Activation of complement is a key determinant of neuropathology and disability after traumatic brain injury (TBI), and inhibition is neuroprotective. However, systemic complement is essential to fight infections, a critical complication of TBI. We describe a targeted complement inhibitor, comprising complement receptor of the Ig superfamily (CRIg) fused with complement regulator CD59a, designed to inhibit membrane attack complex (MAC) assembly at sites of C3b/iC3b deposition. CRIg and CD59a were linked via the IgG2a hinge, yielding CD59-2a-CRIg dimer with increased iC3b/C3b binding avidity and MAC inhibitory activity. CD59-2a-CRIg inhibited MAC formation and prevented complement-mediated lysis in vitro. CD59-2a-CRIg dimer bound C3b-coated surfaces with submicromolar affinity (KD). In experimental TBI, CD59-2a-CRIg administered posttrauma homed to sites of injury and significantly reduced MAC deposition, microglial accumulation, mitochondrial stress, and axonal damage and enhanced neurologic recovery compared with placebo controls. CD59-2a-CRIg inhibited MAC-induced inflammasome activation and IL-1β production in microglia. Given the important anti-infection roles of complement opsonization, site-targeted inhibition of MAC should be considered to promote recovery postneurotrauma.

Related Stories

Africa faces rising rates of traumatic brain injury

October 5, 2015
New research reveals that the projected estimates of traumatic brain injury (TBI) in Africa are high, with a burden of anywhere between approximately 6 to 14 million new cases in 2050. Most cases will result from motor vehicle ...

Researchers use neuroimaging to measure early cognitive improvement after mild TBI

September 21, 2015
Researchers published results of a novel study of the functional activation patterns of working memory after mild traumatic brain injury (TBI). This study, the first to enroll subjects during their initial evaluation in the ...

TBI triggers liver to produce protein tied to inflammation; hypertension drug blocks it

September 21, 2015
A new animal study shows that traumatic brain injury (TBI) affects the body as well as the brain and that treatment with hypertension drugs blocks the production of proteins related to inflammation.

Study finds association between people who have had a traumatic brain injury and ADHD

August 20, 2015
A new study has found a "significant association" between adults who have suffered a traumatic brain injury at some point in their lives and who also have attention deficit hyperactive disorder.

Traumatic brain injury linked to criminal activity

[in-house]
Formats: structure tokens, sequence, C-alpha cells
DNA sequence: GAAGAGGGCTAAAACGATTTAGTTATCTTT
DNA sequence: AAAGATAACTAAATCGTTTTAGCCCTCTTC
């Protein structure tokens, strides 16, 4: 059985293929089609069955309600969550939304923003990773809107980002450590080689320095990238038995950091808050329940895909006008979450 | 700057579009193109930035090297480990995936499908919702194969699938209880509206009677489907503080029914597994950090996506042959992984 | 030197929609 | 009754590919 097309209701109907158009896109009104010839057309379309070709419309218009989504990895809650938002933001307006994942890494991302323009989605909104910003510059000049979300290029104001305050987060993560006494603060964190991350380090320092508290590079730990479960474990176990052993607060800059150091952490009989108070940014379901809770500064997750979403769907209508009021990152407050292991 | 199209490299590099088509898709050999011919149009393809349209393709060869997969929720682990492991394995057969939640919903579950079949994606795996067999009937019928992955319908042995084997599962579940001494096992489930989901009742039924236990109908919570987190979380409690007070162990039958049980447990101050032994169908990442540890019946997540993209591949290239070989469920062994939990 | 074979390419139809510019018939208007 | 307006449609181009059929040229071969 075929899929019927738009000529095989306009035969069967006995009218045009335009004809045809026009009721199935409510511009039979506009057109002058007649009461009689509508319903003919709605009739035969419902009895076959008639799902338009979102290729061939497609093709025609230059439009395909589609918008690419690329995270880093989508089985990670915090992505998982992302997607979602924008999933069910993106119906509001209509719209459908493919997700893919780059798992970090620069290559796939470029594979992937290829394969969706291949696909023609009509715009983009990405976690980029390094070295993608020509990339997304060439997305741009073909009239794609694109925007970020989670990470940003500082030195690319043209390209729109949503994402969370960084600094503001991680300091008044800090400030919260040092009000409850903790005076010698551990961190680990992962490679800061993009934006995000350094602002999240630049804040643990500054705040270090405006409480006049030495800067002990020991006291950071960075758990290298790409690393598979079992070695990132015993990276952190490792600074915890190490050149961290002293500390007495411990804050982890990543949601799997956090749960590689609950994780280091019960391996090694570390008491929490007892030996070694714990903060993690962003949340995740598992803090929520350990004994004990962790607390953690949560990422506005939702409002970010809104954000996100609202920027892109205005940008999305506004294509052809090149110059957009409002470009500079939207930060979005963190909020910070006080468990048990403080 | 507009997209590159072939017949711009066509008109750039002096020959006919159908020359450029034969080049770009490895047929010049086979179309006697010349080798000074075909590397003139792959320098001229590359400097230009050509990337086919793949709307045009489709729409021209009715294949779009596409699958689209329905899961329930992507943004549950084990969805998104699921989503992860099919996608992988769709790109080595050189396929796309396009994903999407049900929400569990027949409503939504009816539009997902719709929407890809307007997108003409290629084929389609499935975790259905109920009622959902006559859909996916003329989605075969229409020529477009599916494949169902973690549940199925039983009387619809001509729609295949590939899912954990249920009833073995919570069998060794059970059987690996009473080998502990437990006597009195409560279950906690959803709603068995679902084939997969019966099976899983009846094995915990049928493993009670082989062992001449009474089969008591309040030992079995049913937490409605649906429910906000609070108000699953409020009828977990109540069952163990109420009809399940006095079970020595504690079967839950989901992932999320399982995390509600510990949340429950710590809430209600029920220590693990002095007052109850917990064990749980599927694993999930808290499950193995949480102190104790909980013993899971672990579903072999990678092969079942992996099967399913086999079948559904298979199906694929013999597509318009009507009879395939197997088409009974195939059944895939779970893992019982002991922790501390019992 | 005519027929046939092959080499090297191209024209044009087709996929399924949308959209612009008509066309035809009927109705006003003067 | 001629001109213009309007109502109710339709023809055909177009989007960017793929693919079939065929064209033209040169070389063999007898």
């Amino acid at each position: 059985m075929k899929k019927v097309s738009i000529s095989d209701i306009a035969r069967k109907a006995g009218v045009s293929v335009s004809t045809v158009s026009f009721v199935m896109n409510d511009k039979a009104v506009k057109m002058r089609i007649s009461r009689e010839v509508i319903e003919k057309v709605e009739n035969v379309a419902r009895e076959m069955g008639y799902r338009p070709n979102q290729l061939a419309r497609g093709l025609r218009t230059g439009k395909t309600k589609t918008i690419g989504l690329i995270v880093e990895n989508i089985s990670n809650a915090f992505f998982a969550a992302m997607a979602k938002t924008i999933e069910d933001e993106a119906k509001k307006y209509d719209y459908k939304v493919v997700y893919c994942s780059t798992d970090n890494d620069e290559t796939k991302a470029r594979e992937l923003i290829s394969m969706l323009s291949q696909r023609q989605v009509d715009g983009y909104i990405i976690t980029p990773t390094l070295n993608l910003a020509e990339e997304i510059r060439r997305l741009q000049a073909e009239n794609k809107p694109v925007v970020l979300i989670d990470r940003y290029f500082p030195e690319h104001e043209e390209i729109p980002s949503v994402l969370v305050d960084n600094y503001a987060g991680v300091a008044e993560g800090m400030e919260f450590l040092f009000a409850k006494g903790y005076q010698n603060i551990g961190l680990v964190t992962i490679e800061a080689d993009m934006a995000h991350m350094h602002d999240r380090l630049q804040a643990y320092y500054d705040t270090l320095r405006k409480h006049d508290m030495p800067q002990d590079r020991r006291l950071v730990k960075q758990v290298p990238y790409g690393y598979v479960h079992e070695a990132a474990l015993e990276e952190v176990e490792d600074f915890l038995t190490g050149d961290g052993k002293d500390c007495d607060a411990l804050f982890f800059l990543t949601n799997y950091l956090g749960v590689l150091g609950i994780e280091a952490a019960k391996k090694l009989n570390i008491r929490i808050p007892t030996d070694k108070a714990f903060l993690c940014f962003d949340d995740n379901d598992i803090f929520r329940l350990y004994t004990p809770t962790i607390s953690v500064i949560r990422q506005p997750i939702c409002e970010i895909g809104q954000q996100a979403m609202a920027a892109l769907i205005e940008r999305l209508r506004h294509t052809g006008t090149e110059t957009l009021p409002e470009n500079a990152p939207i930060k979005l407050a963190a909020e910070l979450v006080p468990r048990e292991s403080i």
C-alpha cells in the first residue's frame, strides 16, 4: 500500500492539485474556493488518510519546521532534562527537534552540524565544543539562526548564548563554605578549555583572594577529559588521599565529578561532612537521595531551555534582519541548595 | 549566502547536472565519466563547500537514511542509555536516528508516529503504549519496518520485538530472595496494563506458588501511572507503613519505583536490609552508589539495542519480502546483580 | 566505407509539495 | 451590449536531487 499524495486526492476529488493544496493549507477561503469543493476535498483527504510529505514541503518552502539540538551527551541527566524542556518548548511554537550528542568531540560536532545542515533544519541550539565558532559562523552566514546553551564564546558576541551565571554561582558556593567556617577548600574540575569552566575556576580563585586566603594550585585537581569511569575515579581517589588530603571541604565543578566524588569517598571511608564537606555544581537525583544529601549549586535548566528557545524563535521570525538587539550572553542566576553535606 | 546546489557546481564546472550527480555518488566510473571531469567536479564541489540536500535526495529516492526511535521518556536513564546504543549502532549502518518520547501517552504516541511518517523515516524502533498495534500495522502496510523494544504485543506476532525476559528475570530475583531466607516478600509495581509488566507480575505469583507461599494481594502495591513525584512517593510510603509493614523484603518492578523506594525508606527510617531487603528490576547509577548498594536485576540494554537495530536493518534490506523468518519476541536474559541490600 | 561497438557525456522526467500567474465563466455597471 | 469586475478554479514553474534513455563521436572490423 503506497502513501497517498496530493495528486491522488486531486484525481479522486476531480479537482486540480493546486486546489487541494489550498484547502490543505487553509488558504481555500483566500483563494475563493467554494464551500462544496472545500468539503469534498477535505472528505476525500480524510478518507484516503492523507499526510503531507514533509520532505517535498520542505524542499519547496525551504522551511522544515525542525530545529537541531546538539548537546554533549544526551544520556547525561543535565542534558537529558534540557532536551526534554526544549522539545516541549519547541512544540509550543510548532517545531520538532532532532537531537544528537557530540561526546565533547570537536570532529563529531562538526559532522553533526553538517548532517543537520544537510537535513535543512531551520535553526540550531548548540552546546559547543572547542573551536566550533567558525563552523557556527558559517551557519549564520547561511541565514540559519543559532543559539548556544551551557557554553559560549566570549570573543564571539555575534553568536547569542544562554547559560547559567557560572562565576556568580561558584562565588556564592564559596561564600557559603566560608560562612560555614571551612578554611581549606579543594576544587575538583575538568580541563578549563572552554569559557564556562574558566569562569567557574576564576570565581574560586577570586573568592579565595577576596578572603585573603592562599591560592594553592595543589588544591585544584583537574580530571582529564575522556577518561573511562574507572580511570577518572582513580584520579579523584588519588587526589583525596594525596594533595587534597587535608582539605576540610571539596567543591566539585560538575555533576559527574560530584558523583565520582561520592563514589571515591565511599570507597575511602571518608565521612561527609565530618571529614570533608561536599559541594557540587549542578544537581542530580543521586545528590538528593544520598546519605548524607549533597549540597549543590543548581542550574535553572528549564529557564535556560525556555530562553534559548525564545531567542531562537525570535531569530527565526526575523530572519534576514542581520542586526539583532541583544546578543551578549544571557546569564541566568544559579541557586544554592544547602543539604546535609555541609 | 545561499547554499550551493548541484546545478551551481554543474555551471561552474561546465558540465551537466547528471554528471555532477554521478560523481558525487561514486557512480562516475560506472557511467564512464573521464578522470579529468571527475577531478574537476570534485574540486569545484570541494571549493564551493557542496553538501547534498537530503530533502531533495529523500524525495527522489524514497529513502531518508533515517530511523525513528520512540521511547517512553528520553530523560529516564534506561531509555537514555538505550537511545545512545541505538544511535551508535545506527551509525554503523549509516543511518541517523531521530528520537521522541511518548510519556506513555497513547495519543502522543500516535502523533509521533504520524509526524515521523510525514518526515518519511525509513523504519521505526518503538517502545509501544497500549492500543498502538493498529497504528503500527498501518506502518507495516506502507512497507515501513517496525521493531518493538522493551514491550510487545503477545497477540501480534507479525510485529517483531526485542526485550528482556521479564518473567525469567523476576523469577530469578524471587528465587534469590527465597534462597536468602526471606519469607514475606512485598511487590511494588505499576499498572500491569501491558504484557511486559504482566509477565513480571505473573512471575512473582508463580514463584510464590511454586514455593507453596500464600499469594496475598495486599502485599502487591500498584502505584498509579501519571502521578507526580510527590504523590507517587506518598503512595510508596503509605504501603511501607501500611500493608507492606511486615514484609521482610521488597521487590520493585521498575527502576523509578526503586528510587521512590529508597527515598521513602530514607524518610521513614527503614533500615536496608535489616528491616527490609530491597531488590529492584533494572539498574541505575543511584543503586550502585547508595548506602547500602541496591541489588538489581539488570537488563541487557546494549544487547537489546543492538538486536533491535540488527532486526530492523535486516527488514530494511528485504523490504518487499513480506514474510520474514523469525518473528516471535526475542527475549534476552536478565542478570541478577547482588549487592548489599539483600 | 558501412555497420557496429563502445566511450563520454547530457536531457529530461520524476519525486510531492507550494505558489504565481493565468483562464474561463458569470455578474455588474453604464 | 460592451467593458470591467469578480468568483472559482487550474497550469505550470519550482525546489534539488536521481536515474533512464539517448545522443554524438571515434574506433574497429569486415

October 28, 2015
Experiencing a traumatic brain injury (TBI) may increase the likelihood of an individual criminally offending by 60 per cent, according to latest research.

Brain imaging reveals possible depression signature in traumatic brain injury

November 5, 2015
Approximately half of individuals who experience a traumatic brain injury (TBI) experience depression within a year. Those with TBI and depression are prone to poorer recovery, reductions in cognitive performance, greater ...

Recommended for you

Study explores whole-body immunity

November 21, 2017
Over the next few months, millions of people will receive vaccinations in the hope of staving off the flu—and the fever, pain, and congestion that come with it.

Drug could cut transplant rejection

November 21, 2017
A diabetes drug currently undergoing development could be repurposed to help end transplant rejection, without the side-effects of current immunosuppressive drugs, according to new research by Queen Mary University of London ...

Atopic eczema—one size does not fit all

November 21, 2017
Researchers from the UK and Netherlands have identified five distinct subgroups of eczema, a finding that helps explain how the condition can affect people at different stages of their lives.

Breast milk found to protect against food allergy

November 20, 2017
Eating allergenic foods during pregnancy can protect your child from food allergies, especially if you breastfeed, suggests new research from Boston Children's Hospital. The study, published online today in the Journal of ...

Zika-related nerve damage caused by immune response to the virus

November 20, 2017
The immune system's response to the Zika virus, rather than the virus itself, may be responsible for nerve-related complications of infection, according to a Yale study. This insight could lead to new ways of treating patients ...

How a poorly explored immune cell may impact cancer immunity and immunotherapy

November 17, 2017
The immune cells that are trained to fight off the body's invaders can become defective. It's what allows cancer to develop. So most research has targeted these co-called effector T-cells.


Please sign in to add a comment. Registration is free, and takes less than a minute. Read more

Click here to reset your password.
Sign in to get notified via email when new comments are made.